to be examined. For flat migration, the relationship between compute
time and size is not exactly linear, but it is much more so than it is
for hierarchical compaction.
- After a flat compaction, timing verification can be done on
“critical nets” only. For the rest, one should rely on proper design.
This way, no full verification of the compacted design is attempted.
Extraction for flat designs can be done for gates and for the routing,
then after back-annotation, timing analysis can be performed as for
hierarchical layouts. Doing these steps hierarchically just seems to be
much more “comfortable”.
- Hierarchical analysis and design needs to be supported by EDA
tools. This is not always the case. It may, in fact, be one of the
limiting factors in choosing how hierarchically one wants to work.
- Hierarchical migration may require too much setup time for
migration to be performed. Sometimes it is more convenient to migrate
flat if the resulting difficulties with verification can be handled.
- For hierarchical layouts, a lot of characterization is needed.
This characterization depends on the partitioning and the granularity
in the hierarchy. In other words, for standard cell designs, the cell
units need to be characterized. For memories, they are the memory
cells. For full custom, larger blocks can be used in the hierarchy.
Once characterized, the characterized blocks can be further used in
hierarchy. So, every unit and block needs to have its verification and
characterization environment. There is a link between the methodology
and tools used, and the preferred hierarchical structure of the design,
working in parallel.
5.3 THE S-O-C MIXING AND MATCHING IN RETARGETING
The S-o-C scenario for IP reuse has already been mentioned in
Chapters 1 and 2.
This is such an obvious scenario and yet it is still done only on a
relatively limited scale.
Of course, this is not easy to do, considering the many different
parameters to consider if we want to mix and match chips from different
manufacturers, mix Hard IP and Soft IP, and even throw in some analog
capabilities. However, considering the large amount of available IP,
the tremendous need for productivity improvements, and the fact that,
by using the latest processes, several single chip designs can now fit
onto one chip, there are certainly abundant good reasons to explore
this approach further. Also, some of the challenges are similar to what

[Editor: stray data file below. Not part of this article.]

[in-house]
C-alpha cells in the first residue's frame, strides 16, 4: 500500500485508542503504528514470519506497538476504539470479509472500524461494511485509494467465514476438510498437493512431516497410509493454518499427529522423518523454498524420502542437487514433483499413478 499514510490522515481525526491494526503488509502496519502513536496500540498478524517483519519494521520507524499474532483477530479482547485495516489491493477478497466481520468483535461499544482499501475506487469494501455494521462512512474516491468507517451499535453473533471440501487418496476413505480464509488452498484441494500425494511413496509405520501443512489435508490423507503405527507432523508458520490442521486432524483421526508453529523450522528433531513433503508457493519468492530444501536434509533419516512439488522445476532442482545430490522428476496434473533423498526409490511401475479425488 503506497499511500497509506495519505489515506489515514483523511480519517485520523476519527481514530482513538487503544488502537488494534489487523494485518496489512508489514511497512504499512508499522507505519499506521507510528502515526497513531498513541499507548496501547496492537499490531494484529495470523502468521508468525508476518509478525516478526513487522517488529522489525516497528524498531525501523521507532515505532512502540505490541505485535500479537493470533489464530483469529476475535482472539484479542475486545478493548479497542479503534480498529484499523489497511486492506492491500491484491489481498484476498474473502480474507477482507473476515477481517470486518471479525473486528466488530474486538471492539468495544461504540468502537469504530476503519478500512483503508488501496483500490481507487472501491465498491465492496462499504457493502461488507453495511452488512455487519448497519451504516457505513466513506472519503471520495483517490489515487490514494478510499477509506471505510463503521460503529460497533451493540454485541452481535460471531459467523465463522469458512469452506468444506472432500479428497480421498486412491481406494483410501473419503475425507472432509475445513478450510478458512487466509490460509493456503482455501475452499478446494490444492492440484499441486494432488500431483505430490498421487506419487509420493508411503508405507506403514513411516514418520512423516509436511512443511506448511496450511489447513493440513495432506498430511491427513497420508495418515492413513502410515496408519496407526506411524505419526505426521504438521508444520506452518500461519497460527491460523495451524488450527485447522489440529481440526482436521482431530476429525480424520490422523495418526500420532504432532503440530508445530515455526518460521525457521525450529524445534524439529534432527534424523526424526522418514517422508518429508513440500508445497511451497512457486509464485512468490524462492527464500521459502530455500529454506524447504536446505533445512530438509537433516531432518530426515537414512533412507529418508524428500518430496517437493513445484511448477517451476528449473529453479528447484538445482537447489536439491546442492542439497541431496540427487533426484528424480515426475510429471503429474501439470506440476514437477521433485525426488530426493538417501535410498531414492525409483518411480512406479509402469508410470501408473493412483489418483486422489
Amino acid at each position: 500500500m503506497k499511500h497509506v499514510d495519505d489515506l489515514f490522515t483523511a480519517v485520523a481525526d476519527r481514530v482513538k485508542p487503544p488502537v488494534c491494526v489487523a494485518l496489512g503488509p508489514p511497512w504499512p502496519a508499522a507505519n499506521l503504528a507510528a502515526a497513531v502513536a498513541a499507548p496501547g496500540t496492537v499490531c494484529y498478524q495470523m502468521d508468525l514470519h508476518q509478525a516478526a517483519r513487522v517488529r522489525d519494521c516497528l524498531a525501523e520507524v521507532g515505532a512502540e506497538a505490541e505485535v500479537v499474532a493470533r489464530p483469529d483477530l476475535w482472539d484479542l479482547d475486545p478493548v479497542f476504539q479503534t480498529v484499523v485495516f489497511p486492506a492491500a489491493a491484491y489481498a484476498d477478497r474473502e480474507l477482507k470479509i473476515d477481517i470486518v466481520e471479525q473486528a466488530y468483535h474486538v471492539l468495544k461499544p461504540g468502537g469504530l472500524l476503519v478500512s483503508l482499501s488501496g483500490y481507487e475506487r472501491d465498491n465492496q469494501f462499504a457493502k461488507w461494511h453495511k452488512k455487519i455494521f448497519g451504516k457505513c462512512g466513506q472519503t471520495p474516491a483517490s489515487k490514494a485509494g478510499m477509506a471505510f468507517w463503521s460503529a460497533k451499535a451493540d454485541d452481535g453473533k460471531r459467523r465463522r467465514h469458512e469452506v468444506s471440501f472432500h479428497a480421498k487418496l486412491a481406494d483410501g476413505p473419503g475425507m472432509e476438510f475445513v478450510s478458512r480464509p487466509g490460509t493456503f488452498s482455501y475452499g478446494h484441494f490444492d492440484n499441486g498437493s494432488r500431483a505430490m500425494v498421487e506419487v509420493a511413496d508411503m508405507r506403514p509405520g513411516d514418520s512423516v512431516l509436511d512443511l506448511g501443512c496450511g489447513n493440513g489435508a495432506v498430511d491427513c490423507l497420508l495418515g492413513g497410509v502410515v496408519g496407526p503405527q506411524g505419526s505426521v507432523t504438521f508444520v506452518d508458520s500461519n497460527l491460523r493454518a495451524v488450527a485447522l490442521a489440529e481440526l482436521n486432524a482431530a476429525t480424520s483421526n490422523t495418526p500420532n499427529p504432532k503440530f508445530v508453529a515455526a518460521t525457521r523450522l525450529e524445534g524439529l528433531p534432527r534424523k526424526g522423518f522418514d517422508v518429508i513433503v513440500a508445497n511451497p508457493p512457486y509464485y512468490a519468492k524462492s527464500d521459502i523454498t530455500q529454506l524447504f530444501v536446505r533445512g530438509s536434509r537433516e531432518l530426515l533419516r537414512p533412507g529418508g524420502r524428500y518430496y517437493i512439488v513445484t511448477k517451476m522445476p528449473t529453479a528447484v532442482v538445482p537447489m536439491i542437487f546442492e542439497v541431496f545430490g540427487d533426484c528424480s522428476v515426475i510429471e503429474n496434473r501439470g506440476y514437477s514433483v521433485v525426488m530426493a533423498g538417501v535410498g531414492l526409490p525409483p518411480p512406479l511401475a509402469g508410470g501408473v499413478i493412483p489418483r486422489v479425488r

has been done with PCBs for a long time, just more difficult.
Some of the advantages of S-o-C are:
- Some of the more significant reliability problems with VLSI-based
systems come from interconnects between the chips and with chips
interconnecting inside the package. With S-o-C, the total number of
external interconnects will be reduced significantly.
- One of the biggest penalties in speed in VLSI-based systems comes
from getting on and off the chip. Besides, timing is difficult to
determine accurately. This can be minimized for S-o-C.
- The higher the level of S-o-C integration, the more chips can be
placed into fewer packages, the more compact VLSI solutions become with
the obvious tremendous systems design potential. Savings would also be
substantial because packages are expensive.
Some of the challenges of a higher level of VLSI chip integration
- With that many chips being that close together, eliminating the
power generated is a substantial difficulty. This power generated on
the chip will also introduce temperature and potential gradients not
previously present on the individual chips. This can lead to problems
for digital circuits and total failure for analog circuits in the S-o-C
solution. Excessive power generation and excessive IR drops may be the
single, most significant challenge to S-o-C solutions, as they would
otherwise be possible, combining retargeting of various technologies
combined with Soft IP reuse .
- Access to the individual chips is becoming much more difficult,
making an already difficult problemâ€”testingâ€”even more
difficult. This problem needs to be addressed and it can be. Scan
circuitry (boundary scan) around the individual chips will need to be
considered. However, as mentioned before, the test vector suites that
already exist for Hard IP retargeted chips in the package can be reused.
- When placing chips that have been manufactured using a broad
range of processes onto one chip, they will all have to work together
in a single process. Therefore, the performance of some of these chips
is going to change much more dramatically than others. This will
require careful timing analysis. The voltage levels also change,
requiring a careful analysis of the interface question and possible
design of interface circuits. This is a substantially more difficult
challenge than placing many chips on a PCB.